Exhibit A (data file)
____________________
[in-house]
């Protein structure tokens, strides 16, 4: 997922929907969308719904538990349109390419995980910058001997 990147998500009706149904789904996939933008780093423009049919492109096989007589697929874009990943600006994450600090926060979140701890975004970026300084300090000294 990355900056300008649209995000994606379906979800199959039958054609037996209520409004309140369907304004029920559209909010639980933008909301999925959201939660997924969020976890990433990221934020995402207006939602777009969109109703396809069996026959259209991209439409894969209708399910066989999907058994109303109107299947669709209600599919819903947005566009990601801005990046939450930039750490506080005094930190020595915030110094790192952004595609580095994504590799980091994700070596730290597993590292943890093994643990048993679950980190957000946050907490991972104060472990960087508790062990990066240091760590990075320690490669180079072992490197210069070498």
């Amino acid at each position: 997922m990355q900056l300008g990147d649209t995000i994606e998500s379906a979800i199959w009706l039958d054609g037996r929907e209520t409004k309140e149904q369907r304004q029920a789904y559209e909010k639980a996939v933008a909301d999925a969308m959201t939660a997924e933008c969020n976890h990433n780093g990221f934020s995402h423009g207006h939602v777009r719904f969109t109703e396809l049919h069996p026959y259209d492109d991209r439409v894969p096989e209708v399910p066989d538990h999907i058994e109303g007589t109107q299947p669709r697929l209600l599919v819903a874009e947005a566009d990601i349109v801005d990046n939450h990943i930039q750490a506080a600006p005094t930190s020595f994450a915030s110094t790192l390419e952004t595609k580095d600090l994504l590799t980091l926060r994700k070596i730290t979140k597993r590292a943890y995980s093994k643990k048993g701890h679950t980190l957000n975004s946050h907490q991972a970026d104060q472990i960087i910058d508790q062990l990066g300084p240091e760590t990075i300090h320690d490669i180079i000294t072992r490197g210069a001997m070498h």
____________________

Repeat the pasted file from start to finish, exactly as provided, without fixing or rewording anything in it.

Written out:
[in-house]
């Protein structure tokens, strides 16, 4: 997922929907969308719904538990349109390419995980910058001997 990147998500009706149904789904996939933008780093423009049919492109096989007589697929874009990943600006994450600090926060979140701890975004970026300084300090000294 990355900056300008649209995000994606379906979800199959039958054609037996209520409004309140369907304004029920559209909010639980933008909301999925959201939660997924969020976890990433990221934020995402207006939602777009969109109703396809069996026959259209991209439409894969209708399910066989999907058994109303109107299947669709209600599919819903947005566009990601801005990046939450930039750490506080005094930190020595915030110094790192952004595609580095994504590799980091994700070596730290597993590292943890093994643990048993679950980190957000946050907490991972104060472990960087508790062990990066240091760590990075320690490669180079072992490197210069070498």
């Amino acid at each position: 997922m990355q900056l300008g990147d649209t995000i994606e998500s379906a979800i199959w009706l039958d054609g037996r929907e209520t409004k309140e149904q369907r304004q029920a789904y559209e909010k639980a996939v933008a909301d999925a969308m959201t939660a997924e933008c969020n976890h990433n780093g990221f934020s995402h423009g207006h939602v777009r719904f969109t109703e396809l049919h069996p026959y259209d492109d991209r439409v894969p096989e209708v399910p066989d538990h999907i058994e109303g007589t109107q299947p669709r697929l209600l599919v819903a874009e947005a566009d990601i349109v801005d990046n939450h990943i930039q750490a506080a600006p005094t930190s020595f994450a915030s110094t790192l390419e952004t595609k580095d600090l994504l590799t980091l926060r994700k070596i730290t979140k597993r590292a943890y995980s093994k643990k048993g701890h679950t980190l957000n975004s946050h907490q991972a970026d104060q472990i960087i910058d508790q062990l990066g300084p240091e760590t990075i300090h320690d490669i180079i000294t072992r490197g210069a001997m070498h």